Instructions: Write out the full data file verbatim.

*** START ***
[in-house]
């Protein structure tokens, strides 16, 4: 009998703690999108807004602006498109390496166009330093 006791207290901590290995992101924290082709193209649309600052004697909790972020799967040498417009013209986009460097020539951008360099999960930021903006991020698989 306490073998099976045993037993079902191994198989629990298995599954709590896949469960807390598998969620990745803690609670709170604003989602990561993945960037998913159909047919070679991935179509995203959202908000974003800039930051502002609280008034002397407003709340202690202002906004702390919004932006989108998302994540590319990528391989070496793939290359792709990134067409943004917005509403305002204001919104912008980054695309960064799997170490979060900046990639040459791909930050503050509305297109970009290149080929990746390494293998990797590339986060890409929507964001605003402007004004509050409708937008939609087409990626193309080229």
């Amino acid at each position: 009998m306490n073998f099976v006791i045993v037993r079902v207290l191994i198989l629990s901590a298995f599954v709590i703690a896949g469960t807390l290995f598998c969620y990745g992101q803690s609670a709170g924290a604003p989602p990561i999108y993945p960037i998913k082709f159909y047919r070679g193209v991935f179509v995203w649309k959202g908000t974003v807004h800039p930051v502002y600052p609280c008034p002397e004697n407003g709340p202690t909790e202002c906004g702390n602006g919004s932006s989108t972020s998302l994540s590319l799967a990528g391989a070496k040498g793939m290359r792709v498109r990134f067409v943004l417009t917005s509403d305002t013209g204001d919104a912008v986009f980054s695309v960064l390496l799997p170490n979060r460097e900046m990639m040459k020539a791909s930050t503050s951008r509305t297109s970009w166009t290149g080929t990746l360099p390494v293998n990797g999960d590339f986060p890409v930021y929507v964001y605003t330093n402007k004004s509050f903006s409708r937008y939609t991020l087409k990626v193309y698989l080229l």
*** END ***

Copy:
[in-house]
């Protein structure tokens, strides 16, 4: 009998703690999108807004602006498109390496166009330093 006791207290901590290995992101924290082709193209649309600052004697909790972020799967040498417009013209986009460097020539951008360099999960930021903006991020698989 306490073998099976045993037993079902191994198989629990298995599954709590896949469960807390598998969620990745803690609670709170604003989602990561993945960037998913159909047919070679991935179509995203959202908000974003800039930051502002609280008034002397407003709340202690202002906004702390919004932006989108998302994540590319990528391989070496793939290359792709990134067409943004917005509403305002204001919104912008980054695309960064799997170490979060900046990639040459791909930050503050509305297109970009290149080929990746390494293998990797590339986060890409929507964001605003402007004004509050409708937008939609087409990626193309080229």
């Amino acid at each position: 009998m306490n073998f099976v006791i045993v037993r079902v207290l191994i198989l629990s901590a298995f599954v709590i703690a896949g469960t807390l290995f598998c969620y990745g992101q803690s609670a709170g924290a604003p989602p990561i999108y993945p960037i998913k082709f159909y047919r070679g193209v991935f179509v995203w649309k959202g908000t974003v807004h800039p930051v502002y600052p609280c008034p002397e004697n407003g709340p202690t909790e202002c906004g702390n602006g919004s932006s989108t972020s998302l994540s590319l799967a990528g391989a070496k040498g793939m290359r792709v498109r990134f067409v943004l417009t917005s509403d305002t013209g204001d919104a912008v986009f980054s695309v960064l390496l799997p170490n979060r460097e900046m990639m040459k020539a791909s930050t503050s951008r509305t297109s970009w166009t290149g080929t990746l360099p390494v293998n990797g999960d590339f986060p890409v930021y929507v964001y605003t330093n402007k004004s509050f903006s409708r937008y939609t991020l087409k990626v193309y698989l080229l």